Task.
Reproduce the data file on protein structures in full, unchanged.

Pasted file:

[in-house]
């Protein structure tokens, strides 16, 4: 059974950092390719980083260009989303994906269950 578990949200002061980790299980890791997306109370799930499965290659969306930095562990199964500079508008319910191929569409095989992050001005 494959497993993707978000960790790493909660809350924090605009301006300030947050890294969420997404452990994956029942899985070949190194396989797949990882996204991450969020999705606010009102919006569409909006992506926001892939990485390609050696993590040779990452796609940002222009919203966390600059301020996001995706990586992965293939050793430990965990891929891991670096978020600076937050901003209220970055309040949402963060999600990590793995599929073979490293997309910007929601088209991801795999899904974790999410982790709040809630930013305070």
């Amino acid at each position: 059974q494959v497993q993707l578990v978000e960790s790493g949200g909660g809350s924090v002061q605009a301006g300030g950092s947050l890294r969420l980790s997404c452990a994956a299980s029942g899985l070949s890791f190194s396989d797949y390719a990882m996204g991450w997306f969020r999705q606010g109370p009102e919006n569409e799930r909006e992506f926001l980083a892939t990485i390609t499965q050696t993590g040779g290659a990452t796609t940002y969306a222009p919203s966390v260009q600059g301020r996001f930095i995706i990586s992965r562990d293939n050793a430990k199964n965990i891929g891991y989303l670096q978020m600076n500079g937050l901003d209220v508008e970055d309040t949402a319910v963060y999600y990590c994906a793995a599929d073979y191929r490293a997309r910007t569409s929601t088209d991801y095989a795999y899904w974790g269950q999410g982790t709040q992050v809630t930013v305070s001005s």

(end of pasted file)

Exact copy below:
[in-house]
């Protein structure tokens, strides 16, 4: 059974950092390719980083260009989303994906269950 578990949200002061980790299980890791997306109370799930499965290659969306930095562990199964500079508008319910191929569409095989992050001005 494959497993993707978000960790790493909660809350924090605009301006300030947050890294969420997404452990994956029942899985070949190194396989797949990882996204991450969020999705606010009102919006569409909006992506926001892939990485390609050696993590040779990452796609940002222009919203966390600059301020996001995706990586992965293939050793430990965990891929891991670096978020600076937050901003209220970055309040949402963060999600990590793995599929073979490293997309910007929601088209991801795999899904974790999410982790709040809630930013305070």
């Amino acid at each position: 059974q494959v497993q993707l578990v978000e960790s790493g949200g909660g809350s924090v002061q605009a301006g300030g950092s947050l890294r969420l980790s997404c452990a994956a299980s029942g899985l070949s890791f190194s396989d797949y390719a990882m996204g991450w997306f969020r999705q606010g109370p009102e919006n569409e799930r909006e992506f926001l980083a892939t990485i390609t499965q050696t993590g040779g290659a990452t796609t940002y969306a222009p919203s966390v260009q600059g301020r996001f930095i995706i990586s992965r562990d293939n050793a430990k199964n965990i891929g891991y989303l670096q978020m600076n500079g937050l901003d209220v508008e970055d309040t949402a319910v963060y999600y990590c994906a793995a599929d073979y191929r490293a997309r910007t569409s929601t088209d991801y095989a795999y899904w974790g269950q999410g982790t709040q992050v809630t930013v305070s001005s």